Follow us on Twitter – @ColContent


Read Further

The powerfully illiterate – the other reason for visual content

Every day you see people writing about why visual content has become important. The crux seems to be that today we are bombarded with thousands of messages and that certain people, especially young people, aren’t inclined to do much reading. So think animations, gifs, Prezis, time-lapse video and infographics, we’re told.

Partial AttentionPut aside the exact number of messages – ads or otherwise – that a modern, internet-using, TV-viewing, not-locked-up-in-their-bedroom person sees every day, where there is some variance in studies. Let’s just agree the number is high.

Now consider whom this refers to. It’s easy for us to settle on the much-maligned Gen Z. After all, aren’t they the ones brought up with YouTube, Instagram and everything on-demand? They’re lazy, right? I’ll leave you to consider whether you see the latest generation entering the workforce that way.

Here’s an alternative: How about this applies just as much or more to those who are so busy or so powerful that they barely have time to read anything that isn’t essential? Or maybe they’ve grown flabby – they have someone else to do all their reading?

We come across this from time to time. Sometimes it’s the people at the top of large companies, inundated with demands on their time. We understand that. Though I’d also say we’re more often encouraged by how often very senior people engage in their organisations’ content programmes. I think they see the value and they bring a lot to the table. (Thank you!)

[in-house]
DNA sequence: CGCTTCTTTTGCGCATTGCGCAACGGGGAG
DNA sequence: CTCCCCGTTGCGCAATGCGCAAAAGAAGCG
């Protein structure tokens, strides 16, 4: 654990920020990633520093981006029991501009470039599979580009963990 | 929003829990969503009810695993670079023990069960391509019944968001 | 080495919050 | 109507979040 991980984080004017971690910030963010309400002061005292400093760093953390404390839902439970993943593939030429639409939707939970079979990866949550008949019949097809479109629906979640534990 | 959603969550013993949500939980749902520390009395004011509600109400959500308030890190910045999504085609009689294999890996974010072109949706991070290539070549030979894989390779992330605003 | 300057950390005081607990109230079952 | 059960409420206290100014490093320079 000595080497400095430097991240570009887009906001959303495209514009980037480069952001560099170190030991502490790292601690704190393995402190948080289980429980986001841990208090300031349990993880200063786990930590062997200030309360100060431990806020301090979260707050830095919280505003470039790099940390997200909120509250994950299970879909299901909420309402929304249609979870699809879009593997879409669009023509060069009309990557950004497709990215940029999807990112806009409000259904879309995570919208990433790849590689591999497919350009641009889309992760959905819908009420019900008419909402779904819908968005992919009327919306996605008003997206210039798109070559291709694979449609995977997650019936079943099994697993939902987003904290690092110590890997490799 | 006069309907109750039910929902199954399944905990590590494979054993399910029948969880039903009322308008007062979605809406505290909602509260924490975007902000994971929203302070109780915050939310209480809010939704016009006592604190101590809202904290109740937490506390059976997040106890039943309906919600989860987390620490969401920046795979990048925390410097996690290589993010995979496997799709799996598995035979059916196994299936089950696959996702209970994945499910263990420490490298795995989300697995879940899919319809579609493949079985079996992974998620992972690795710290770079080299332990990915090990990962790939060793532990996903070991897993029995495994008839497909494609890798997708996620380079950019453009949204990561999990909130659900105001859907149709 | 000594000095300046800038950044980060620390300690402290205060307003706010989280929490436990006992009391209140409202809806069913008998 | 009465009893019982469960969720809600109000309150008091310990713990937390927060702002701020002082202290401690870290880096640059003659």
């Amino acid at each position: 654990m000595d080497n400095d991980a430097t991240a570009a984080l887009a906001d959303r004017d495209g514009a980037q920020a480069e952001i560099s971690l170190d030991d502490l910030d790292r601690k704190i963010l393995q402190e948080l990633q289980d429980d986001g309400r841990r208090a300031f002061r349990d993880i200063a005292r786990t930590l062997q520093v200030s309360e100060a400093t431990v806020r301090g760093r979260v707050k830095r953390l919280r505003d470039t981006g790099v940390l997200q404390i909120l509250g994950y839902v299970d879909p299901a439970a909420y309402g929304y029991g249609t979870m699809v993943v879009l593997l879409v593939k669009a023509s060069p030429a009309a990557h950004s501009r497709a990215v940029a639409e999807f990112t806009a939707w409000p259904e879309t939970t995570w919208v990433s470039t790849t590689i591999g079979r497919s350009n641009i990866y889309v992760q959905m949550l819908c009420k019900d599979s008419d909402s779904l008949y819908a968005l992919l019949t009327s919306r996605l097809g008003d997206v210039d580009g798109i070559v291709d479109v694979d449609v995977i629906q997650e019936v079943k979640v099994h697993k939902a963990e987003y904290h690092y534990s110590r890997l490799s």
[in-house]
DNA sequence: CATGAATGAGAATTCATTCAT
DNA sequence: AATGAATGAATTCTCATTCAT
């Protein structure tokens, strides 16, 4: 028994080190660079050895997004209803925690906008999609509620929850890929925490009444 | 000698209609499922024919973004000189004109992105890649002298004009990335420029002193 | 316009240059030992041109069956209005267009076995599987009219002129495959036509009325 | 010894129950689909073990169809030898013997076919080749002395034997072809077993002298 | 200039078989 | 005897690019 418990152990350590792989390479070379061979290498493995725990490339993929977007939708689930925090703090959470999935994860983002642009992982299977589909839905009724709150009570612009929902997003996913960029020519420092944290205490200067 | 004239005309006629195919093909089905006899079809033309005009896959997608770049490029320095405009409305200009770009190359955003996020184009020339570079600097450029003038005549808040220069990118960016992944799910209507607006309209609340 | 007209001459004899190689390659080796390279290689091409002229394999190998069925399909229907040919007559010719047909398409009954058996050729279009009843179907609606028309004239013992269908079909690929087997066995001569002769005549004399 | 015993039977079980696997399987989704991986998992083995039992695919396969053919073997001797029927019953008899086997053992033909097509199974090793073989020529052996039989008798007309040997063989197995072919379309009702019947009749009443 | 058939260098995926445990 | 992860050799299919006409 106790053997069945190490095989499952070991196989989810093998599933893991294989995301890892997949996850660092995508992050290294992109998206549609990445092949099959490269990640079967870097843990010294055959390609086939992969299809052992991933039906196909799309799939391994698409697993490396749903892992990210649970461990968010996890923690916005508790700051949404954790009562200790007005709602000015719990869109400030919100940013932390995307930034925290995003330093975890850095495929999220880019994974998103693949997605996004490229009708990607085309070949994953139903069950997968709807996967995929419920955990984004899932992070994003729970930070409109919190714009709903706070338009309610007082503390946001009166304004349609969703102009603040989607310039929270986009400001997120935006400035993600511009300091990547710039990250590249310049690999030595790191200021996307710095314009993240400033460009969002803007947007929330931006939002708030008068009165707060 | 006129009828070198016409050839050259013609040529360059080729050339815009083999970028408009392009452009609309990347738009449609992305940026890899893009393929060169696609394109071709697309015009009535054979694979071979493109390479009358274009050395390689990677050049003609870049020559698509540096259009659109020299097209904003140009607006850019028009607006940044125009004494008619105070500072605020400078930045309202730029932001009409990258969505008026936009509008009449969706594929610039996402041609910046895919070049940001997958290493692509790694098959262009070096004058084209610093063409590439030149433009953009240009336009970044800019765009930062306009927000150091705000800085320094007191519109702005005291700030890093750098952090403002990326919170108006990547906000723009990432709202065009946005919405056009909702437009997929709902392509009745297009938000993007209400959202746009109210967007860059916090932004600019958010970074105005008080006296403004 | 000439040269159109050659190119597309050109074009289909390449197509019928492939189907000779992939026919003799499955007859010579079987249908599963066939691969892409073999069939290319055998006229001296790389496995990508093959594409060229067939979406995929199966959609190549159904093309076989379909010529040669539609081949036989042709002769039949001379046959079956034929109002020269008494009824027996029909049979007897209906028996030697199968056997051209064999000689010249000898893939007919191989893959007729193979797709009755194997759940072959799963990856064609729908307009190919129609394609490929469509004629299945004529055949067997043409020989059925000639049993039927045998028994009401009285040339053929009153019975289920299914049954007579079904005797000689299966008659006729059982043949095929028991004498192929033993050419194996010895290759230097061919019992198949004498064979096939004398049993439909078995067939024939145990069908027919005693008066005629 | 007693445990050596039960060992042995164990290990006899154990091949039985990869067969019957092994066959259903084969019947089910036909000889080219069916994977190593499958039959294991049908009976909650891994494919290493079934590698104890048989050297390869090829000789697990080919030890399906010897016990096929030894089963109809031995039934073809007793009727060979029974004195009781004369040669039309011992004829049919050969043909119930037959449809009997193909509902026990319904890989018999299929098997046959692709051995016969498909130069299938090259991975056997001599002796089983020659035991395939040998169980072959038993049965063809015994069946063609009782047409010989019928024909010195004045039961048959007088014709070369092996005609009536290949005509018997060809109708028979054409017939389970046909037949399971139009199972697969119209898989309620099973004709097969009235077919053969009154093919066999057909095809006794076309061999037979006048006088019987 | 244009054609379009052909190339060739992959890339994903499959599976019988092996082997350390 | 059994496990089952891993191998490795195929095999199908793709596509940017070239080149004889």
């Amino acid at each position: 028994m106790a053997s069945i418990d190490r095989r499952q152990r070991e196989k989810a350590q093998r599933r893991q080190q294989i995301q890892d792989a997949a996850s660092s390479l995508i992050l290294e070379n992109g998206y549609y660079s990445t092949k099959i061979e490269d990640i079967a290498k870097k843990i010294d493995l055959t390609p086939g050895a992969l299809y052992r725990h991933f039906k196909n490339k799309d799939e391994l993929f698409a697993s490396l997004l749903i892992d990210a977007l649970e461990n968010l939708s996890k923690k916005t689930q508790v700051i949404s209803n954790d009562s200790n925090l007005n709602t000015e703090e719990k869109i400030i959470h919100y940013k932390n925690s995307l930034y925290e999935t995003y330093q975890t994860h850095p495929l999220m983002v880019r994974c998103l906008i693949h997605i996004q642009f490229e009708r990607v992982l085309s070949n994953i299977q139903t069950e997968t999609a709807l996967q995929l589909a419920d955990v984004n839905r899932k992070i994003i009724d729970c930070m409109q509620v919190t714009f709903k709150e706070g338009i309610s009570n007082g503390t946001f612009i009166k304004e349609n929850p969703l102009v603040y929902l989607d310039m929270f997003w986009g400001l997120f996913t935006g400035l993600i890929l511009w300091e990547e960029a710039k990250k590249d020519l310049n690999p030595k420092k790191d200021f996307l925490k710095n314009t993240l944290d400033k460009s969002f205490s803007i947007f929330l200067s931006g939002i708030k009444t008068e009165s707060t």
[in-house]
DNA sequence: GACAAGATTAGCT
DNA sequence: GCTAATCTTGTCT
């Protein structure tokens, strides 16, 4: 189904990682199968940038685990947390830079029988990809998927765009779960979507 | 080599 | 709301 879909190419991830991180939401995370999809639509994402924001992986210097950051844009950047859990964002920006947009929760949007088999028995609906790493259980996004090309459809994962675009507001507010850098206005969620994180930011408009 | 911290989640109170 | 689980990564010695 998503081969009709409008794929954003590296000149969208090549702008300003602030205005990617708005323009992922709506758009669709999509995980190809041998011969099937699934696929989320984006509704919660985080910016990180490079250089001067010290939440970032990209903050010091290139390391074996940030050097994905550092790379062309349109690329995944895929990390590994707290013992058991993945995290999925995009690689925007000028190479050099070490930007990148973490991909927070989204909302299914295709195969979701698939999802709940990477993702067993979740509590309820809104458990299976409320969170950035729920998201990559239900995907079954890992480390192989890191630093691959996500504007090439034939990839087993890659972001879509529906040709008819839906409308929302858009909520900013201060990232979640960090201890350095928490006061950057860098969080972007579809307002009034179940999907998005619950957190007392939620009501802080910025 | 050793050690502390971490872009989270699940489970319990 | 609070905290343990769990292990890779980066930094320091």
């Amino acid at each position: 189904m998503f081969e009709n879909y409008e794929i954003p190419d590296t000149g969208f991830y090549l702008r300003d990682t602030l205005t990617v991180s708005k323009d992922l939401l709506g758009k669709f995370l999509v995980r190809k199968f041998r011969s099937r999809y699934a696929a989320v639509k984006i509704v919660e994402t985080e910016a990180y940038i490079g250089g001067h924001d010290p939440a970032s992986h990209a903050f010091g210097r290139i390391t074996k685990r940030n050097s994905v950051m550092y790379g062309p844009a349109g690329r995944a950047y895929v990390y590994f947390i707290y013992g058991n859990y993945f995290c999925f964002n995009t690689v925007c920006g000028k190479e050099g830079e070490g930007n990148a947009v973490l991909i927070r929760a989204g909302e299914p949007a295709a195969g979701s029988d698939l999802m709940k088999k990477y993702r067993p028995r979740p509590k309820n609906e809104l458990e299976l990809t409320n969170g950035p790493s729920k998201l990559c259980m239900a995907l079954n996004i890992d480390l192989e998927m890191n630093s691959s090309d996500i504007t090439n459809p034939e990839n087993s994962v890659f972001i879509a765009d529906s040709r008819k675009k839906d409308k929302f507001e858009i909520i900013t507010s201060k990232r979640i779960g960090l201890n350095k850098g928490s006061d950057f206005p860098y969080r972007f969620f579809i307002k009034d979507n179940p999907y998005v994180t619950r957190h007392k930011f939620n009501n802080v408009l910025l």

Other times it’s people with a blind spot. Last year we worked on one small website redesign project, providing a few pages of copywriting, and we’re not sure to this day if the client ever read the final copy. She engaged through the process but nothing has ever been used.

And this is common. Quite often we hear: “Our MD has to sign this off. But he doesn’t read, so we have to be careful how we pitch it to him.”

That’s not the same as “can’t read”. We’re not dealing with business leaders who are illiterate.

But what if we accept some people are ‘powerfully illiterate’, for want of a better expression? How would this change the way we communicate everything, not just our customer-facing content?

To partly illustrate this point consider this: Some years ago I had a new boss in a sizable company. We weren’t that big, but not small enough to move as fast as I’m used to doing now. In month one, every time I was told to submit a written plan, he handed back my proposals – at just four or five pages they were too long for him, he said. In month two, as I gave him some top line bullet points they too were given back to me. “Where’s the detail? Where’s the rigour?” he’d ask.

By month three I realised that every written document needed top line bullet points on page one, then the depth, including repetition on subsequent pages. That worked.

Maybe it’s slightly worse now. Maybe we’re beyond the bullet point stage. Do you work with someone who should always get a diagram or 15-second video instead of words? Perhaps it’s time for us to stop dismissing such people as lazy or uninterested and to start finding new and creative ways to give them the information they need, in a way that’s useful to them.

*photo credit: partial attention via photopin (license)
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Contact us to find out how we can help you:

Email:  tony.hallett@collectivecontent.co.uk

Twitter:  @ColContent